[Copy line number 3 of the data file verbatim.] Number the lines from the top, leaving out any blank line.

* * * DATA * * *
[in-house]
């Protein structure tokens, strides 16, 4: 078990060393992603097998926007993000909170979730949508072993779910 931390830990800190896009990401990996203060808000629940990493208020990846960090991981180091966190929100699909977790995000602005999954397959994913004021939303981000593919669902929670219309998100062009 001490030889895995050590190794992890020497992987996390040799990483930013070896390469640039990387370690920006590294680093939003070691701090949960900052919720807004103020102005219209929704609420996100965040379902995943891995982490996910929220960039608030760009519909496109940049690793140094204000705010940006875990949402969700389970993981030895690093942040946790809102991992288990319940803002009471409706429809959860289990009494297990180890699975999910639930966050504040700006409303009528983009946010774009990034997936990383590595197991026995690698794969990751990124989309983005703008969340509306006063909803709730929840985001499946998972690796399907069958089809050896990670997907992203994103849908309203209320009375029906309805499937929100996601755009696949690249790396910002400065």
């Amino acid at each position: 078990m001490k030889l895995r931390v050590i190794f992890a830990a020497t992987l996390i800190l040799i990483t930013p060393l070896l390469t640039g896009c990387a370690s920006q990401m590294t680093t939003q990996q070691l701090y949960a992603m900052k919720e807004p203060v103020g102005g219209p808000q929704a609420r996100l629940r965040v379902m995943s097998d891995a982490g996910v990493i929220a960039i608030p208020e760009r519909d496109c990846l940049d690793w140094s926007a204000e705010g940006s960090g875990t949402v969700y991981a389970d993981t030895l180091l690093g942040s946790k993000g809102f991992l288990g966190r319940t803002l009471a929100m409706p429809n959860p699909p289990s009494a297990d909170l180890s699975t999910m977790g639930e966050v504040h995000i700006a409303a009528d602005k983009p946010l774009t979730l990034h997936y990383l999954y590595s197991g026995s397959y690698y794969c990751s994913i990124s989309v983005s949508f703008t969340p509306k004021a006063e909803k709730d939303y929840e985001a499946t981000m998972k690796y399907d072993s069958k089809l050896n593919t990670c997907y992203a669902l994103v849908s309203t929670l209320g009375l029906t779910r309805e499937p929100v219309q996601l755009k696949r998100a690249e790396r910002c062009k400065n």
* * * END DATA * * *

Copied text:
């Amino acid at each position: 078990m001490k030889l895995r931390v050590i190794f992890a830990a020497t992987l996390i800190l040799i990483t930013p060393l070896l390469t640039g896009c990387a370690s920006q990401m590294t680093t939003q990996q070691l701090y949960a992603m900052k919720e807004p203060v103020g102005g219209p808000q929704a609420r996100l629940r965040v379902m995943s097998d891995a982490g996910v990493i929220a960039i608030p208020e760009r519909d496109c990846l940049d690793w140094s926007a204000e705010g940006s960090g875990t949402v969700y991981a389970d993981t030895l180091l690093g942040s946790k993000g809102f991992l288990g966190r319940t803002l009471a929100m409706p429809n959860p699909p289990s009494a297990d909170l180890s699975t999910m977790g639930e966050v504040h995000i700006a409303a009528d602005k983009p946010l774009t979730l990034h997936y990383l999954y590595s197991g026995s397959y690698y794969c990751s994913i990124s989309v983005s949508f703008t969340p509306k004021a006063e909803k709730d939303y929840e985001a499946t981000m998972k690796y399907d072993s069958k089809l050896n593919t990670c997907y992203a669902l994103v849908s309203t929670l209320g009375l029906t779910r309805e499937p929100v219309q996601l755009k696949r998100a690249e790396r910002c062009k400065n």